The act of fainting at the sight of one’s beloved is a common trope in Sanskrit and Sufi traditions, where fainting becomes the ultimate expression of a love so divine it is invisible to the eye. naked, inexpressible, but it’s the kind that overwhelms the senses. . The ancient Indian love story of Madhavanala and Kamakandala is one such text that features the fainting lover trope. The folktale was widely disseminated across the Indian subcontinent from the 16th to the 19th century through oral histories, written manuscripts, and painted illustrations. The manuscripts of the story have been translated into several languages such as Sanskrit, Braj, Gujarati, Hindi and Urdu, spanning an overwhelming geographical expanse and transcending community and language boundaries.
The story begins with Madhavanala, an accomplished musician and scholar, who is banished by the king of his hometown of Pushpavati because his talent has turned women away from their work. Wandering through the realms, he comes to the realm of Kamavati, where he sees the courtesan Kamakandala. Enchanted by her beauty and grace, he faints. It is suggested that this moment is symbolic not only of a lover captivated by the beauty of his beloved, but also represents a metaphor for the dissolution of the self when one is united with the divine.
The moment when Madhavanala faints upon seeing Kamakandala has been the subject of several Rajput and Mughal paintings. Although the scene has been rendered in a variety of visual styles, the paintings share similarities in composition: Kamakandala is always depicted seated on a pavilion, flanked by courtesans and adorned with a halo around her head, idealized as an incarnation of desire. The beauty of Madhavanala, on the other hand, is often depicted with iconography associated with Krishna – with blue skin and playing the veena. A crowd of courtesans surrounding the couple are shown engaged in a flurry of movement, serving Kamakandala and attempting to revive the unconscious Madhavanala. As oblivious to the chaos, the couple are united in quiet stillness, suggesting that the ideal response to love is inner and transcendent.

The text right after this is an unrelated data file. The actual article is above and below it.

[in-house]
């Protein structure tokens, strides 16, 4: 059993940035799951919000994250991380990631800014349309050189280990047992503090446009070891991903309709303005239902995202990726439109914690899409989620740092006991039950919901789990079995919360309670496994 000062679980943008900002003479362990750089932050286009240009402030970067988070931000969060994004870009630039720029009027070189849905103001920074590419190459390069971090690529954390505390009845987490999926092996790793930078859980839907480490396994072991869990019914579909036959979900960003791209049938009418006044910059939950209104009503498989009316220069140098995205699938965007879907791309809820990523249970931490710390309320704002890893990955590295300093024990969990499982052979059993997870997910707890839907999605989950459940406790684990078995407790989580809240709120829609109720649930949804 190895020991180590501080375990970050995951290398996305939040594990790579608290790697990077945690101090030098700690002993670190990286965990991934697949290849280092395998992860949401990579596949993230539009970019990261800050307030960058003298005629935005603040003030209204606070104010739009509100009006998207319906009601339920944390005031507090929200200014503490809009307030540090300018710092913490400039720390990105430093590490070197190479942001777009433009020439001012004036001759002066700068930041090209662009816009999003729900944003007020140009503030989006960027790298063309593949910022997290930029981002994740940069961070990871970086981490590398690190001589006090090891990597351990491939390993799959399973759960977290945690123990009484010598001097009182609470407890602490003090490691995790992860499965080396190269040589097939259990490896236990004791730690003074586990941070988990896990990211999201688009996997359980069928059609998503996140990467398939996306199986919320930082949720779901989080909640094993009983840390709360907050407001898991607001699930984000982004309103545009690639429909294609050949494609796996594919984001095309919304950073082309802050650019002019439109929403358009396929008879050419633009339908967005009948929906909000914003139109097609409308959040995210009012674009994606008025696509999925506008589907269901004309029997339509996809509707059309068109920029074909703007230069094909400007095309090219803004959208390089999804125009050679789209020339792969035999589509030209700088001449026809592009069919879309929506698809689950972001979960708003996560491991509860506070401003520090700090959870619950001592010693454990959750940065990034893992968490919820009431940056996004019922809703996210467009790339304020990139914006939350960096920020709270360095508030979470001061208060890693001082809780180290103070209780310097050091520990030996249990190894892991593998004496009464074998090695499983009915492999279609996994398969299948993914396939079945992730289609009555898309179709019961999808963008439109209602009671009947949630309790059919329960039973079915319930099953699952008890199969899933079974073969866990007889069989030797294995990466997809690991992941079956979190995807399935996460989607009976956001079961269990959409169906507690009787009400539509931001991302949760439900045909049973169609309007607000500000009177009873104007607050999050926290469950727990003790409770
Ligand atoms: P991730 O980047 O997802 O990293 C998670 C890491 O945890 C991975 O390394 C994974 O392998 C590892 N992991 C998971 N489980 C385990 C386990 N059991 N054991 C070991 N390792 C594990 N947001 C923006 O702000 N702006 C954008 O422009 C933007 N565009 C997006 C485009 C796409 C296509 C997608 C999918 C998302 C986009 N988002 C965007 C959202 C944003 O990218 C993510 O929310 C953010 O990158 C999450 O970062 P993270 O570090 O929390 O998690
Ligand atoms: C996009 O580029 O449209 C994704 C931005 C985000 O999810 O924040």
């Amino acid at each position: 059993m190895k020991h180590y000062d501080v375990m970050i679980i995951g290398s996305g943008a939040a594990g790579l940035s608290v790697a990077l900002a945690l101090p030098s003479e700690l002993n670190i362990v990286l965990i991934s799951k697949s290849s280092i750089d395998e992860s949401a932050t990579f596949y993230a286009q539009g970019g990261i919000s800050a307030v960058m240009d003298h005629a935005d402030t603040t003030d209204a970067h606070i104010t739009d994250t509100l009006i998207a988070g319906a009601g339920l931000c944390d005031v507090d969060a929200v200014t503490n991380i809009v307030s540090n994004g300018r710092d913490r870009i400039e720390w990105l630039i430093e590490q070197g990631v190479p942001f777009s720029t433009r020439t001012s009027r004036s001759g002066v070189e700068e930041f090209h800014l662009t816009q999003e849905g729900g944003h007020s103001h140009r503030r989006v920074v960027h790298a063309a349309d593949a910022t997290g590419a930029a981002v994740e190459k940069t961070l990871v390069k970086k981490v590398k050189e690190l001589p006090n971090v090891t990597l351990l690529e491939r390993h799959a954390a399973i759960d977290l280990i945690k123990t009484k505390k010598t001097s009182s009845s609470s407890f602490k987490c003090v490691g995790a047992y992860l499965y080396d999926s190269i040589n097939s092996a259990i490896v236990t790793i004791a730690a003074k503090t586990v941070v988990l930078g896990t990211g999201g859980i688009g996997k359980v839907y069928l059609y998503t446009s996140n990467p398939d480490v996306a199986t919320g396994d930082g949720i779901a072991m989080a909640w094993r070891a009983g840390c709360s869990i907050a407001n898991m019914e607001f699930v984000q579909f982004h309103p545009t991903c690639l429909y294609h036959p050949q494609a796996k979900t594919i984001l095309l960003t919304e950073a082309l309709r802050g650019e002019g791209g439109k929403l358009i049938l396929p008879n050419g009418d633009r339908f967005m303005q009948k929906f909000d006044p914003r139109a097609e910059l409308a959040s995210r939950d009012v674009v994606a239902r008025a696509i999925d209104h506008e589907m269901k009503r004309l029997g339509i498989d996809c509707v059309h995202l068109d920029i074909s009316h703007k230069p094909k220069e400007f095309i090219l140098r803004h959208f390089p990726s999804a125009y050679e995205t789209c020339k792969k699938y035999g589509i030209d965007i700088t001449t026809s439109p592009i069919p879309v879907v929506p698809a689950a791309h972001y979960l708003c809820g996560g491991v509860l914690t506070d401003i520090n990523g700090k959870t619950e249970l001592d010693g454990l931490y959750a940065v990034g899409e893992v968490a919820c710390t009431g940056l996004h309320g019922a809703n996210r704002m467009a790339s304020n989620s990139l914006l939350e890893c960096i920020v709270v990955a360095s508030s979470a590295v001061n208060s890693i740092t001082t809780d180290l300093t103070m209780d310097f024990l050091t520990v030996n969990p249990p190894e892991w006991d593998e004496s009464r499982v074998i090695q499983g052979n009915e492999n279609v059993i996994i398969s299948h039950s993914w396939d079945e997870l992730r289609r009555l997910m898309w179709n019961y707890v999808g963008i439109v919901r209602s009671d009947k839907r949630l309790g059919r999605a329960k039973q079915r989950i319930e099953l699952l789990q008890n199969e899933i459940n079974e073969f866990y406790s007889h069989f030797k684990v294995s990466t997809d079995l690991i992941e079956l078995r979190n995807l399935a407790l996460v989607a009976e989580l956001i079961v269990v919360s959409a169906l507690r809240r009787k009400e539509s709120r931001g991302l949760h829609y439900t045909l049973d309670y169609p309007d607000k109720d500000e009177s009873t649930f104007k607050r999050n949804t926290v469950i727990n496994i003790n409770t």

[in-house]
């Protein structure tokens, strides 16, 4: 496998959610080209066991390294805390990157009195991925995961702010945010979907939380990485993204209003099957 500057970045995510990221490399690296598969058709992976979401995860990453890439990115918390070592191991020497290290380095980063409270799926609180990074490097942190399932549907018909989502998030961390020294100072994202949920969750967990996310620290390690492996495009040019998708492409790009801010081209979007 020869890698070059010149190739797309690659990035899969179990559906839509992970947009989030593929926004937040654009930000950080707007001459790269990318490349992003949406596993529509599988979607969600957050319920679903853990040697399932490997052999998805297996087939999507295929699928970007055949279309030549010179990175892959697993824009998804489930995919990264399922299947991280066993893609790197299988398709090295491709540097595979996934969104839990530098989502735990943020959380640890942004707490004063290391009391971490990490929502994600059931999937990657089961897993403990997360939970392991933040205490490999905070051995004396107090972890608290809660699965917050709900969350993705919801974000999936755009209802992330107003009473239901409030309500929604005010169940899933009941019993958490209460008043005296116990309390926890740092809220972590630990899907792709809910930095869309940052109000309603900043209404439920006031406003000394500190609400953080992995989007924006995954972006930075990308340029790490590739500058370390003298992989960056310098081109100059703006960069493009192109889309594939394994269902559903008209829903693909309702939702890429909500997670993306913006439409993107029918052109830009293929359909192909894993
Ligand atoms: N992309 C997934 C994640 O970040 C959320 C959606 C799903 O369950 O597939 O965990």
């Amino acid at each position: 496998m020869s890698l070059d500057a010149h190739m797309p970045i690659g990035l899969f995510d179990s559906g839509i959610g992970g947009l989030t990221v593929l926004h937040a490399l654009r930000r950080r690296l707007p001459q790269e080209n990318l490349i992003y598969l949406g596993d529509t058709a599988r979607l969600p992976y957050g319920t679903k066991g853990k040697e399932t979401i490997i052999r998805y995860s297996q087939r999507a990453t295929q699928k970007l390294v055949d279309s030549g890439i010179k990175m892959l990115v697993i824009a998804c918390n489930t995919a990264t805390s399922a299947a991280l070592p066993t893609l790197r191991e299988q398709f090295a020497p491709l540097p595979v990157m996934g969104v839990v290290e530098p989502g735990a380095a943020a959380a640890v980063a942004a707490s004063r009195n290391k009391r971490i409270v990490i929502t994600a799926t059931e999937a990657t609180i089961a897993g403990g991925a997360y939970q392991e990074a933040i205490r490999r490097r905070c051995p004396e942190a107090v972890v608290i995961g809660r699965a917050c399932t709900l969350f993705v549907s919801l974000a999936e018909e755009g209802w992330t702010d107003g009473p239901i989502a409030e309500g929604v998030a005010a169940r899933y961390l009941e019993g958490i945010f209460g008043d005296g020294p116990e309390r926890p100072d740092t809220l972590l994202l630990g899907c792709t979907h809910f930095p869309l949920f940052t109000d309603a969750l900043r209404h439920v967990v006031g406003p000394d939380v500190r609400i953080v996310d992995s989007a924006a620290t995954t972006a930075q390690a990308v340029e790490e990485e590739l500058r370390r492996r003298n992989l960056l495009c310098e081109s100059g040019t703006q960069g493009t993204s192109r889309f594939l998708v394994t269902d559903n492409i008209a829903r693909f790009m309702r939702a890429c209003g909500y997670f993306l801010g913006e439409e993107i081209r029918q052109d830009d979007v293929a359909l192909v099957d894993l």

Interestingly, it’s the very lack of contact and their eyes not meeting that captures the couple’s love. In several variations of this scene, created in different royal workshops, the lovers are separated by a physical distance: Madhavanala faces his beloved with his eyes half-closed or averted downwards while Kamakandala looks towards a courtesan, apparently unfazed by Madhavanala’s fate. .
The distance between the lover and the beloved is not only a physical separation but rather a psychological one – between the conscious and the subconscious, between the corporeal and the disembodied, between sight and blindness. In Sufi and Sanskrit conceptions, love is intertwined with visual perception – the idealized image of one’s beloved, conjured up in one’s imagination, evokes a response as powerful as his actual presence. What appears as apathy between lovers is therefore seen as a sublime, hidden love that goes beyond ordinary attachment.
‘Discover Indian art is a new bimonthly column that delves into fascinating stories about art from across the subcontinent, curated by the editors of MAP Academy’s Art Encyclopedia. Find them on Instagram as @map_academy